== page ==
November 21.--Cheatham's corps took up line of march at an early hour this a.m. and moved out on the Waynesborough road. Army headquarters moved at 10 a.m., and were established at 5 p.m. near Rawhide, on Waynesborough road, twelve miles north of Florence. Lee's corps, on the Chisem road, and Stewart's, on the Lawrenceburg road, resumed their march this morning.
November 22.--Cheatham's corps and army headquarters were in motion at sunrise, and after a march of eighteen miles, army headquarters were established near the intersection of the Natchez and Waynesborough roads. Cheatham's corps encamped one mile south of headquarters.
November 23.--Cheatham's corps and army headquarters took another early start this morning, and after a march of eighteen miles arrived and established headquarters at the Furnace No. 96, four miles north of Waynesborough, on the Mount Pleasant and Waynesborough road.
[Insert – from General George Thomas in his Jan 20 1865 rerport: “On the 23d, in accordance with directions previously given him, General Granger commenced withdrawing the garrisons from Athens, Decatur, and Huntsville, Ala., and moved off toward Stevenson, sending five new regiments of that force to Murfreesborough, and retaining at Stevenson the original troops of his command. This movement was rapidly made by railroad, without opposition on the part of the enemy. That same night General Schofield evacuated Pulaski and moved toward Columbia, reporting himself in position at that place on the 24th”]
November 24.--Army headquarters nine miles south of Mount Pleasant, on the Waynesborough and Mount Pleasant road. Cheatham's corps continued the march on the Waynesborough and Mount Pleasant road, camping twelve miles south [of] Henryville, in the rear of Lee's corps, which came into Waynesborough and Mount Pleasant road from the Pinhook (a country road). Stewart's corps camped in rear of Cheat-ham's corps, having also come into Waynesborough and Mount Pleasant road from the Waterloo and Lawrenceburg road.
November 25.--Army headquarters at Mount Pleasant. Lee's corps camped just beyond town, on Columbia road; Cheatham's corps, five miles south of town, and Stewart's corps at Henryville.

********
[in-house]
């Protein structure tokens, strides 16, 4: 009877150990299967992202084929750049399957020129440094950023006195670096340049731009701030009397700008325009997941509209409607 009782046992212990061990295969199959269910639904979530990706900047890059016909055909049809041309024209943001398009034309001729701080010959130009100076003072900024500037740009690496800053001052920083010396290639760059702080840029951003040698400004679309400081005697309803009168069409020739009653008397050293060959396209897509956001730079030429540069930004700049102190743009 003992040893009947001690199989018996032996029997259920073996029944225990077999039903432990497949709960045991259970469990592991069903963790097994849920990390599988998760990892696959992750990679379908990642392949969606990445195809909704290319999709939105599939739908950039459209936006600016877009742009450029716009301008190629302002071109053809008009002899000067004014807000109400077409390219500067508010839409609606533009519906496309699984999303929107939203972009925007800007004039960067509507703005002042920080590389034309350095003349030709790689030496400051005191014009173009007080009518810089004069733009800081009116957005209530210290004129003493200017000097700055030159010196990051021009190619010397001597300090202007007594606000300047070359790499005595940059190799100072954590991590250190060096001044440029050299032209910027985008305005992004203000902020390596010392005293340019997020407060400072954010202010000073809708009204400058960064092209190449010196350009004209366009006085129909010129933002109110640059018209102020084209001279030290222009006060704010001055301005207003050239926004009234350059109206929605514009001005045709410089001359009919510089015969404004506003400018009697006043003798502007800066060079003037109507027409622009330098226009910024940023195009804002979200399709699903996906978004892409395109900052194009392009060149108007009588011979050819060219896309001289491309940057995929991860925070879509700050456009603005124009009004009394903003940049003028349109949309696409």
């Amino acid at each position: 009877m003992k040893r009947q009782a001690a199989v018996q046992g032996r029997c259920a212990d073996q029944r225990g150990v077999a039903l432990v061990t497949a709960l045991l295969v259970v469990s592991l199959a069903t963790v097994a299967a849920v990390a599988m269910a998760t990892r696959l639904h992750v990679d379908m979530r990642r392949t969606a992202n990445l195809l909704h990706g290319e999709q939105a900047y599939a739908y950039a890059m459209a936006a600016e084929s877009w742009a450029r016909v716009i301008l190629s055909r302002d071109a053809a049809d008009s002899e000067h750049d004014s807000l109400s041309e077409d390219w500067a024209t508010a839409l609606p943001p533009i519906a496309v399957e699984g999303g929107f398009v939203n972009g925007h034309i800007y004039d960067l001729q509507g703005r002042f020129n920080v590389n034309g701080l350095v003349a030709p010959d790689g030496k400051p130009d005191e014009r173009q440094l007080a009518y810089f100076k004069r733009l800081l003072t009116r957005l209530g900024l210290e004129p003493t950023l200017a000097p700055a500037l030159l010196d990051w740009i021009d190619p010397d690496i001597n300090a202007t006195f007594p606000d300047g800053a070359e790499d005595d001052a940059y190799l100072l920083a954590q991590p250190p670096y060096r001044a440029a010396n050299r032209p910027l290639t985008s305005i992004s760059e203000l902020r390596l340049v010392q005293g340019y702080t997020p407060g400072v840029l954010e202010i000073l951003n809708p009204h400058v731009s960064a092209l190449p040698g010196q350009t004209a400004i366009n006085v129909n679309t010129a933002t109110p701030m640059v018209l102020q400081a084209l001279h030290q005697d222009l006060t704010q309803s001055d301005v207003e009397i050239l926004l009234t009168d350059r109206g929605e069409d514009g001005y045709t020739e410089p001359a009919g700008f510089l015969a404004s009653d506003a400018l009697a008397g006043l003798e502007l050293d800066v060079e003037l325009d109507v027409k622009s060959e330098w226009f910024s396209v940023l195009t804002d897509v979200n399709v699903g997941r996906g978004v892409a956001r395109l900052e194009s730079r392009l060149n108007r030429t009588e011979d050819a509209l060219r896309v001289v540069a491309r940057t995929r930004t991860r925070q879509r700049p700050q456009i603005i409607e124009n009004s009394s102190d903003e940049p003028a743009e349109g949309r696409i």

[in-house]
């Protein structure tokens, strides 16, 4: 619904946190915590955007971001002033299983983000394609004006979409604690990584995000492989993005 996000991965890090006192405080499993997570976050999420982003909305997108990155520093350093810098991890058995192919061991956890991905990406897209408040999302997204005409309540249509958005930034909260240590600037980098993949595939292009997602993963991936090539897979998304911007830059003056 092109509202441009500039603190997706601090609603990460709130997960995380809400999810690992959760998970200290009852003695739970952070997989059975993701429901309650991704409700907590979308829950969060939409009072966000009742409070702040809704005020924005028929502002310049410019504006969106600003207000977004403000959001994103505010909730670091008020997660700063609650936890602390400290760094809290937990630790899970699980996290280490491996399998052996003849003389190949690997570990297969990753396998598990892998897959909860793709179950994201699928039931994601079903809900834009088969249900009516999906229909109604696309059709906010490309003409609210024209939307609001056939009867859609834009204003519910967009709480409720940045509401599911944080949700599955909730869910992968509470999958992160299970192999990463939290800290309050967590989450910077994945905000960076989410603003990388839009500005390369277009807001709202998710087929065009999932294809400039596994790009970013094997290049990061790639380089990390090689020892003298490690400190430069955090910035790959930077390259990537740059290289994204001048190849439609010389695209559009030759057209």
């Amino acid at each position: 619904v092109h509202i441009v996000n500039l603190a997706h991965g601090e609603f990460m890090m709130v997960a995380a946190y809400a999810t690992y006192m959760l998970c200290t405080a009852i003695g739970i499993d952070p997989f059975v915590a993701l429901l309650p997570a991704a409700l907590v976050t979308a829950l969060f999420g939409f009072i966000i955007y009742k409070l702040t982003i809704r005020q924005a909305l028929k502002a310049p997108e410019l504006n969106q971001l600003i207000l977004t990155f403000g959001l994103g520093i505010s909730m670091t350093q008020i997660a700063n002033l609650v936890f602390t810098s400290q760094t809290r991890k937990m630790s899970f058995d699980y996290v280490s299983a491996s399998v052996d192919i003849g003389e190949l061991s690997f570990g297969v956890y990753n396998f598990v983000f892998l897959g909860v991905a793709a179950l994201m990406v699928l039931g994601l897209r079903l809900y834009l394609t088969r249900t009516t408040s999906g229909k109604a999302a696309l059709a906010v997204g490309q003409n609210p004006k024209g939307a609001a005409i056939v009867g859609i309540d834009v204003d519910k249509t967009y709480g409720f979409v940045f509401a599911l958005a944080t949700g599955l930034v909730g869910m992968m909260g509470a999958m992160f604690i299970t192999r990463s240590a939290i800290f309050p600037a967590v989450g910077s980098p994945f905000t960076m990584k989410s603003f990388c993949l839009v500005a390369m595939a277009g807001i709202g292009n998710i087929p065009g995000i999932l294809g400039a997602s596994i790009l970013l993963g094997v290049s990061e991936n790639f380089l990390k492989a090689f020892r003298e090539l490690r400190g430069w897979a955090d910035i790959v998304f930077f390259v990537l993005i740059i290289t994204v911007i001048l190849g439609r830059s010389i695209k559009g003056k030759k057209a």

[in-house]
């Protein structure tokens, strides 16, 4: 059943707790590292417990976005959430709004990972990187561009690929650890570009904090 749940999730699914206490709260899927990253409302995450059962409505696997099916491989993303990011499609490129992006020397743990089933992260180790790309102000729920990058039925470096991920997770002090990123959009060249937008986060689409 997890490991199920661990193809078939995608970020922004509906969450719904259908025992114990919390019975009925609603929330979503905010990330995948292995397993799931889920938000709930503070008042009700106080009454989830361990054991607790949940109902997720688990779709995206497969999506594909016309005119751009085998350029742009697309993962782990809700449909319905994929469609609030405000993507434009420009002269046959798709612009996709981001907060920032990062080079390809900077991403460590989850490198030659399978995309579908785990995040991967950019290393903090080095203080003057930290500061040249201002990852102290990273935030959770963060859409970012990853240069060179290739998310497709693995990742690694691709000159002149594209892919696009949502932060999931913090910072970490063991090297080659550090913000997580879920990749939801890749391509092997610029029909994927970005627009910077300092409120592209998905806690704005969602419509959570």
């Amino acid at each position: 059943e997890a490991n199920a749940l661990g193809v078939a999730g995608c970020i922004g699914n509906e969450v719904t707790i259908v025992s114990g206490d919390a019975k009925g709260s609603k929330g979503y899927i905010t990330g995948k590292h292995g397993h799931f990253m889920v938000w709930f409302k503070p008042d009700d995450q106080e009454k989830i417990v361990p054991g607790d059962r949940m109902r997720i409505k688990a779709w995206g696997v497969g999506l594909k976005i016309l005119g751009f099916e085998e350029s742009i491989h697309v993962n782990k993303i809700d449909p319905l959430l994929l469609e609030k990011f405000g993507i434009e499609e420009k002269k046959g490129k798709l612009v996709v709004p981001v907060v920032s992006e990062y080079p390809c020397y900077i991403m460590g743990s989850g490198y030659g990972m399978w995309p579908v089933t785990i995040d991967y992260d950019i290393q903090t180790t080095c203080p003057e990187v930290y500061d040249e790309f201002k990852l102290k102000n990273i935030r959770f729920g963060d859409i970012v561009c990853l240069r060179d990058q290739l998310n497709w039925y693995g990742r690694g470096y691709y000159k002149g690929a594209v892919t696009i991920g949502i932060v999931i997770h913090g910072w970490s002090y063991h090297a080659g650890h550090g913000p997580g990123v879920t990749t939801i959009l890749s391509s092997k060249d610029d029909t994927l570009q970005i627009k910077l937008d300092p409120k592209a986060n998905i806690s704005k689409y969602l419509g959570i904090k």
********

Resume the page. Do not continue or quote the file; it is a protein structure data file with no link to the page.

November 26.--Army headquarters at Col. Andrew J. Polk's, five miles south of Columbia, on Mount Pleasant pike. Lee's corps continued the march on the Mount Pleasant and Columbia pike, going into position near Columbia, the right resting on the pike. Cheatham's corps followed Lee's, camping near army headquarters, between the Mount Pleasant and Columbia and the Pulaski pikes. Stewart's corps camped two miles beyond Mount Pleasant, on the Mount Pleasant and Columbia pike.
November 27.--Army headquarters moved from Polk's residence, on the Mount Pleasant and Columbia pike, to Mrs. Warfield's, on the Pulaski pike, three miles south of Columbia. Lee's corps remained in same position it occupied last night. Cheatham's corps crossed over from Mount Pleasant and Columbia pike across the Pulaski pike, going into position with its right resting on Duck River and the left on the Pulaski pike. Stewart's corps continued the march on the Mount Pleasant and Columbia pike, going into position with its right on the Pulaski and its left on the Mount Pleasant and Columbia pikes.
 

larry_cockerham

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[The 58th North Carolina was left at Columbia to guard 1,700 Federal Prisoners sent to the unit, and to garrison the town. This detail enabled the regiment to miss Hood's twin disasters at Franklin and Nashville, Tennessee. At this time the regiment was reported to have an effective strength of 246 men, total present of 311, with an aggregate present total of 338. On December 14, 1864, the 58th North Carolina was ordered to Corinth, Mississippi with the prisoners. Here they were relieved of the guard, and on December 26, 1864, was ordered to Okalona, Mississippi to drive off a cavalry raid which had cut the rail line there. The remainder of the Brigade were not lucky, and traveled on with Hood to his great defeat. The 58th North Carolina rejoined Palmer's now very small brigade on the return of Hood's Army to Tupelo, Mississippi in January 1865.] As per cousin Jeffrey C. Weaver regarding the 58th North Carolina.
November 28, 1864.--Army headquarters continued during the day at Mrs. Warfield's residence, on the Pulaski pike, three miles south of Columbia. The army occupied the same position as designated yesterday. The enemy abandoned Columbia last night and our troops took possession at daylight this morning. General Orders, No. 37, issued to-day, prohibiting plundering by the army of both private and public property, it having been reported to General Hood that Columbia had been "wantonly and disgracefully plundered."